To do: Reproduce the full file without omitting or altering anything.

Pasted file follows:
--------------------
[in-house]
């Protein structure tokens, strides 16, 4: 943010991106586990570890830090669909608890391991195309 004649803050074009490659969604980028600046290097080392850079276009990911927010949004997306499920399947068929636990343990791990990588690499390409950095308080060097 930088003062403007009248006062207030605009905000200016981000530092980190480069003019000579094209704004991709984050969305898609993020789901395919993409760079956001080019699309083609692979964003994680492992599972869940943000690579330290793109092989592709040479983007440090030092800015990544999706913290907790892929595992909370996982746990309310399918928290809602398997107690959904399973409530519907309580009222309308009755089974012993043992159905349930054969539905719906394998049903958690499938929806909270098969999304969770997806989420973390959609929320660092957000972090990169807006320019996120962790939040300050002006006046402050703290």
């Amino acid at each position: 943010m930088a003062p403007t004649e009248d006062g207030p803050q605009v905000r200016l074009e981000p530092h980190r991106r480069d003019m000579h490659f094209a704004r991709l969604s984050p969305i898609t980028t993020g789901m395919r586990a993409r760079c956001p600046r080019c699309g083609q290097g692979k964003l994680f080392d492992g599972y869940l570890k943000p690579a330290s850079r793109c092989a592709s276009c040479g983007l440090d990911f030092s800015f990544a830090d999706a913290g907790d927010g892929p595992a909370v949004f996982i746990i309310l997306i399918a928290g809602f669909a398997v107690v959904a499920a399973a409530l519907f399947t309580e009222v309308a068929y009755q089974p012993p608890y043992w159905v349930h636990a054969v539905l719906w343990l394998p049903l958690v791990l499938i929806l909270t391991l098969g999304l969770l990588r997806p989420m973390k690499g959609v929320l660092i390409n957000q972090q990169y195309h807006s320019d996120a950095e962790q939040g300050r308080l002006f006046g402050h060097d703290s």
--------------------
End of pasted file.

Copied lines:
[in-house]
């Protein structure tokens, strides 16, 4: 943010991106586990570890830090669909608890391991195309 004649803050074009490659969604980028600046290097080392850079276009990911927010949004997306499920399947068929636990343990791990990588690499390409950095308080060097 930088003062403007009248006062207030605009905000200016981000530092980190480069003019000579094209704004991709984050969305898609993020789901395919993409760079956001080019699309083609692979964003994680492992599972869940943000690579330290793109092989592709040479983007440090030092800015990544999706913290907790892929595992909370996982746990309310399918928290809602398997107690959904399973409530519907309580009222309308009755089974012993043992159905349930054969539905719906394998049903958690499938929806909270098969999304969770997806989420973390959609929320660092957000972090990169807006320019996120962790939040300050002006006046402050703290």
């Amino acid at each position: 943010m930088a003062p403007t004649e009248d006062g207030p803050q605009v905000r200016l074009e981000p530092h980190r991106r480069d003019m000579h490659f094209a704004r991709l969604s984050p969305i898609t980028t993020g789901m395919r586990a993409r760079c956001p600046r080019c699309g083609q290097g692979k964003l994680f080392d492992g599972y869940l570890k943000p690579a330290s850079r793109c092989a592709s276009c040479g983007l440090d990911f030092s800015f990544a830090d999706a913290g907790d927010g892929p595992a909370v949004f996982i746990i309310l997306i399918a928290g809602f669909a398997v107690v959904a499920a399973a409530l519907f399947t309580e009222v309308a068929y009755q089974p012993p608890y043992w159905v349930h636990a054969v539905l719906w343990l394998p049903l958690v791990l499938i929806l909270t391991l098969g999304l969770l990588r997806p989420m973390k690499g959609v929320l660092i390409n957000q972090q990169y195309h807006s320019d996120a950095e962790q939040g300050r308080l002006f006046g402050h060097d703290s």